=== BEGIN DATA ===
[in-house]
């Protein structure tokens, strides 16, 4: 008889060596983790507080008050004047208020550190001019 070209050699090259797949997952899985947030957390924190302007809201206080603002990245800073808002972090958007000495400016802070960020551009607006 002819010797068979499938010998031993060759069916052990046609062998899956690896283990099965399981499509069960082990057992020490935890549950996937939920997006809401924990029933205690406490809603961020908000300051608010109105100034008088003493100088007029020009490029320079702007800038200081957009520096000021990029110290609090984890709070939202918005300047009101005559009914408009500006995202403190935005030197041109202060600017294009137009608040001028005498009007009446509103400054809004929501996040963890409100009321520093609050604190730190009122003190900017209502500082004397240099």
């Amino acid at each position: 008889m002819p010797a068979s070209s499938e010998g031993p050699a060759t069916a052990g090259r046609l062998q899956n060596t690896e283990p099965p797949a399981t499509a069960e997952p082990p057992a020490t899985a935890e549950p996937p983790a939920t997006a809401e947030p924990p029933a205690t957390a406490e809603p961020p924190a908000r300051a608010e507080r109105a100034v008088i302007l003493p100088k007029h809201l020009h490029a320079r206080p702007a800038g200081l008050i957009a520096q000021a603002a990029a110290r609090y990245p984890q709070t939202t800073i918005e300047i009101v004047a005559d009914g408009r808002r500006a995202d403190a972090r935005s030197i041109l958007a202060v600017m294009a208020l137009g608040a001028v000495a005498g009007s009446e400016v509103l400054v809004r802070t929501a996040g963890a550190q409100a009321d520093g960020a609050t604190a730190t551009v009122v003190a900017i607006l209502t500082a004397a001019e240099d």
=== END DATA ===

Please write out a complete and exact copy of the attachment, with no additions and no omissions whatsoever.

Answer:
[in-house]
């Protein structure tokens, strides 16, 4: 008889060596983790507080008050004047208020550190001019 070209050699090259797949997952899985947030957390924190302007809201206080603002990245800073808002972090958007000495400016802070960020551009607006 002819010797068979499938010998031993060759069916052990046609062998899956690896283990099965399981499509069960082990057992020490935890549950996937939920997006809401924990029933205690406490809603961020908000300051608010109105100034008088003493100088007029020009490029320079702007800038200081957009520096000021990029110290609090984890709070939202918005300047009101005559009914408009500006995202403190935005030197041109202060600017294009137009608040001028005498009007009446509103400054809004929501996040963890409100009321520093609050604190730190009122003190900017209502500082004397240099």
């Amino acid at each position: 008889m002819p010797a068979s070209s499938e010998g031993p050699a060759t069916a052990g090259r046609l062998q899956n060596t690896e283990p099965p797949a399981t499509a069960e997952p082990p057992a020490t899985a935890e549950p996937p983790a939920t997006a809401e947030p924990p029933a205690t957390a406490e809603p961020p924190a908000r300051a608010e507080r109105a100034v008088i302007l003493p100088k007029h809201l020009h490029a320079r206080p702007a800038g200081l008050i957009a520096q000021a603002a990029a110290r609090y990245p984890q709070t939202t800073i918005e300047i009101v004047a005559d009914g408009r808002r500006a995202d403190a972090r935005s030197i041109l958007a202060v600017m294009a208020l137009g608040a001028v000495a005498g009007s009446e400016v509103l400054v809004r802070t929501a996040g963890a550190q409100a009321d520093g960020a609050t604190a730190t551009v009122v003190a900017i607006l209502t500082a004397a001019e240099d």